TURKEY, YUMURTALIK : A militant of Islamic State (IS) is seen just after an air strike on Tilsehir hill near Turkish border on October 23, 2014, at Yumurtalik village, in Sanliurfa province. Turkey said on October 21 that Kurdish peshmerga fighters based in Iraq have yet to cross into Syria from Turkish territory, a day after announcing it was assisting their transit to join the battle for the Syrian town of Kobane, also known as Ain al-Arab. It was seen as a major switch in policy by Turkey, which until now has refused to interfere in the over month-long battle for Kobane between Syrian Kurdish fighters and Islamic State (IS) jihadists. AFP PHOTO / BULENT KILIC

The heroes and the miracle baby

Suriyede bombalanan bir evin icinden cikarilan 2 haftalik bebek.


Eddie Gerald documented the battles between Kurdish fighters and Islamic State militants in Syria and Iraq.

Eddie Gerald is an independent photographer who specializes in documentary projects, mostly abroad, and teaches at the Hadassah College of Technology in Jerusalem. He is represented by the Laif Agency in Germany. In October, the Uvda investigative journalism program sent him, together with Itai Anghel, to northern Iraq and Syria. During their visit, Gerald and Anghel documented places of combat and interviewed members of Islamic State who had been captured by the Kurds. This was the first time that Western journalists were allowed access to the captives. The film will be shown on Uvda on Monday, December 22, at 9 P.M.

In order for a group like ISIS to survive they need an enormous amount of financial and military support. They need arms, they need food, they need tons of cash! They are not producing anything, they are destroying everything, and that’s why they need to get continuously funded! They have recruited thousands of delusional fighters, they have to feed them, take care of them, pay them, and all the while making sure they are heavily armed! Who actually supports ISIS? Virtually every state in the world is vehemently against them, some of their neighbours, like Iran, are their most staunch enemies! How do they survive?

Do war profiteers actually ever care about the pain and suffering of Syrians and Iraqi or are they more concerned about their own political agenda? If love, peace, and compassion was the concern this horrific garbage ISIS would have been destroyed a long time ago! War is a business, those who profit from it are more concerned about their pockets than the lives of millions of civilians! You want to destroy ISIS, then bankrupt them! It’s much easier than you think! But those who are set to benefit from it all don’t really care to do that! They would much rather profit, along with their corporate sponsors, sending fighter jets to bomb “terrorist targets”, which inevitably end up killing numerous civilians, and do nothing to diminish the actual ideology!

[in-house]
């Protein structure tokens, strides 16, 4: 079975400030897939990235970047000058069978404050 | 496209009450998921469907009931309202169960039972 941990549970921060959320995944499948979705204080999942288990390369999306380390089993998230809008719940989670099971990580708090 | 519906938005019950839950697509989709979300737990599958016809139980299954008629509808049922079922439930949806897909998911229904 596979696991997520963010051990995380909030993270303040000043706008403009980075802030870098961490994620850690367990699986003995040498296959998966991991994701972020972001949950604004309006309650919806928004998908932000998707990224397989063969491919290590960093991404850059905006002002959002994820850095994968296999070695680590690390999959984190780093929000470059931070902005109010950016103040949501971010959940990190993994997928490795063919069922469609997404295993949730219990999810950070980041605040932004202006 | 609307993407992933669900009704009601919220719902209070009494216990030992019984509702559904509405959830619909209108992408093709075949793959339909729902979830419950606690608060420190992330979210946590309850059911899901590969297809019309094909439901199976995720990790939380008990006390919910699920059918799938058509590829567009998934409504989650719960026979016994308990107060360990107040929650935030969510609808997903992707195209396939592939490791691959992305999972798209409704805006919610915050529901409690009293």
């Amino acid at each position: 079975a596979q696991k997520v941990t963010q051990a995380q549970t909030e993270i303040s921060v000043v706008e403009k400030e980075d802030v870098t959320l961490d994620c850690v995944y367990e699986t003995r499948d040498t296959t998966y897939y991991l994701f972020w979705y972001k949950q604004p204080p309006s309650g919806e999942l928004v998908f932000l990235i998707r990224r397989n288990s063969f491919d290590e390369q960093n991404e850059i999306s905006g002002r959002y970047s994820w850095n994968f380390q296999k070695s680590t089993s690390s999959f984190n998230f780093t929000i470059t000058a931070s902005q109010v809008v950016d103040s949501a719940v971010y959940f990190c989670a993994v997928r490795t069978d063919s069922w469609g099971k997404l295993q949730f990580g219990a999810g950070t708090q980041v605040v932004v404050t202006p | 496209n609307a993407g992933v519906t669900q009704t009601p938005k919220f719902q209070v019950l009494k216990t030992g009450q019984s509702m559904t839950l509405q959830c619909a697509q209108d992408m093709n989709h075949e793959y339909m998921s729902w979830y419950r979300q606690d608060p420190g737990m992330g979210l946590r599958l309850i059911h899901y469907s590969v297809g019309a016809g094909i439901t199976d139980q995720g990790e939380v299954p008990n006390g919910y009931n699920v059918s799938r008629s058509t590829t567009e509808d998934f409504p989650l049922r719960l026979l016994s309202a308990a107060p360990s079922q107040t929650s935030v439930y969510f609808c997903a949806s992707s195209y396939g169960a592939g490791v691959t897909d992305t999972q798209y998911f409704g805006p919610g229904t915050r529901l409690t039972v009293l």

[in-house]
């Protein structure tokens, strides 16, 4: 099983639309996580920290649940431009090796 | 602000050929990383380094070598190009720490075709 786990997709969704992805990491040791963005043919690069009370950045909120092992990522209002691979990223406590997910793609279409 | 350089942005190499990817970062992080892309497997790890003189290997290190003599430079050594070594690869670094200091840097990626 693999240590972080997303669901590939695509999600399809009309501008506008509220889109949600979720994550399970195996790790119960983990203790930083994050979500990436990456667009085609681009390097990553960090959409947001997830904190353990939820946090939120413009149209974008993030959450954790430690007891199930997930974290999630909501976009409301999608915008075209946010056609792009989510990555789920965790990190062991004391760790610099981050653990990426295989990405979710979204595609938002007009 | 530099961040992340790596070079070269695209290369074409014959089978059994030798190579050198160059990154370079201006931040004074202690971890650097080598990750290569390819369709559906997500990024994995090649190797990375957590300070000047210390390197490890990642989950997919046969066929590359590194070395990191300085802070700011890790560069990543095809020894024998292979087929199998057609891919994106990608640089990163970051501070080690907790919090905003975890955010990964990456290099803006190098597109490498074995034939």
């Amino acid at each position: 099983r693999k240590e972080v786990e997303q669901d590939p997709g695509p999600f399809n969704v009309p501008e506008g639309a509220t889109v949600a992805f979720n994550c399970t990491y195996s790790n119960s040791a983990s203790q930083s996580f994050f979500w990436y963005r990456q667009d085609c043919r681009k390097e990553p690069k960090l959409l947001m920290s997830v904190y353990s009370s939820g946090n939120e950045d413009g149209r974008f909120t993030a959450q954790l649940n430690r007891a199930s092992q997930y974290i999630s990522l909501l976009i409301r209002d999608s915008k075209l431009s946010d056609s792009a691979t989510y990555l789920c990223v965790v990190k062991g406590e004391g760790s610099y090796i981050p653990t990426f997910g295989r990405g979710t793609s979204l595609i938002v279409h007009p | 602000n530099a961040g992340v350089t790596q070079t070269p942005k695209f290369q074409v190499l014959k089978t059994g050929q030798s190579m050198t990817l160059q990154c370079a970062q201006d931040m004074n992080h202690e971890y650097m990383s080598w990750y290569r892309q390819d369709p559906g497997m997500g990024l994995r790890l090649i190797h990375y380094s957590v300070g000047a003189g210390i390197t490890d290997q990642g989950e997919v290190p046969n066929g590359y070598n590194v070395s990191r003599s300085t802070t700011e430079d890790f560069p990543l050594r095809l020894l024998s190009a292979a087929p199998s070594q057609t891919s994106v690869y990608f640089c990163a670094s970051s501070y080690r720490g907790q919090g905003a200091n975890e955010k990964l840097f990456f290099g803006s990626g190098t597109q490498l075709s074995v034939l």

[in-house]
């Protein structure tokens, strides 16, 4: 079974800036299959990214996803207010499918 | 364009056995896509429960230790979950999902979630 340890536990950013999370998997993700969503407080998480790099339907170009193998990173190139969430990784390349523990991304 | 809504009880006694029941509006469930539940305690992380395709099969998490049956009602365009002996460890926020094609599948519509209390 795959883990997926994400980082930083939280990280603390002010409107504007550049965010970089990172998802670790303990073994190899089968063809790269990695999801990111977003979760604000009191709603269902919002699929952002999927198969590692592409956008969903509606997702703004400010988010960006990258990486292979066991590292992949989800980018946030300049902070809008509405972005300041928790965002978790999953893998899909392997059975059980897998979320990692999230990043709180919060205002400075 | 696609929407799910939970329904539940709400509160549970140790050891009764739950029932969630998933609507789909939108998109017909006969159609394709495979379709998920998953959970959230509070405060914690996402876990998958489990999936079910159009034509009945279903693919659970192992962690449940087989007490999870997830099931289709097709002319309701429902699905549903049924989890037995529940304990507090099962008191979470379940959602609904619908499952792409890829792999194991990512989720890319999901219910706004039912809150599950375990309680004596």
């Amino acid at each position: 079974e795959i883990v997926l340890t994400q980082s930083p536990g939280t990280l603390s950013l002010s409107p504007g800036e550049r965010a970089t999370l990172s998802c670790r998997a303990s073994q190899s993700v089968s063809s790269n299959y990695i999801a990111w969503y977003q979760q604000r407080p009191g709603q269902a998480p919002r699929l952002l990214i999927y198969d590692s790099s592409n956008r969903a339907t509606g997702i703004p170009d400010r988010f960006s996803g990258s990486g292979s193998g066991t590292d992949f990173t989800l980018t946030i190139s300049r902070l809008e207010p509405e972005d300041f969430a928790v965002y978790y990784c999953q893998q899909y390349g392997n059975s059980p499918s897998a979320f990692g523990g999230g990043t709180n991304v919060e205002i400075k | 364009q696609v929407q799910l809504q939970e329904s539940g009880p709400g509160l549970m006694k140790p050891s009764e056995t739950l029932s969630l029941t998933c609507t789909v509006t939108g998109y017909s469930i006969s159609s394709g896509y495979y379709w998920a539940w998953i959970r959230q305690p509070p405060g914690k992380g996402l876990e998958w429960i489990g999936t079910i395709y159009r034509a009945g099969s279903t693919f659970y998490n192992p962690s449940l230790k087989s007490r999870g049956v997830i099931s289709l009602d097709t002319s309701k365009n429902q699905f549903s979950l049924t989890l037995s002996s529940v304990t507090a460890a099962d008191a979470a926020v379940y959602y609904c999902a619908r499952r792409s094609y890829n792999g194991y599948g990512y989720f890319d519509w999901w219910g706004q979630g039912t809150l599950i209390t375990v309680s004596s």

Syria's Last Christians Fight to Save Their Land

Syria’s Last Christians Fight to Save Their Land

Johan Cosar inspects a rocket propelled grenade launcher at a Syriac Military Council base.(Photo: Martin Bader for USA TODAY)

Unlit Christmas lights adorn this small but largely isolated Christian town in northeastern Syria. But with only a few hours of electricity every day and most Christians gone the dark lights are a grim reminder of what used to be.


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A million wounded in Syria's war, says WHO

Destroyed buildings, including Dar Al-Shifa hospital, are seen on Sa’ar street in Aleppo, Syria.  Photo: AFP/GETTY

December 19, 2014 by Richard Spencer

A million people have been wounded in the Syrian conflict, according to a new estimate by the World Health Organisation. 

"In Syria, they have a million people injured as a direct result of the war,” the WHO representative, Elizabeth Hoff said. 

“You can see it in the country when you travel around. You see a lot of amputees. This is the biggest problem.”

The WHO, the United Nations health arm, has been delivering medical help to Syria from the start of the conflict, but has to operate through Damascus.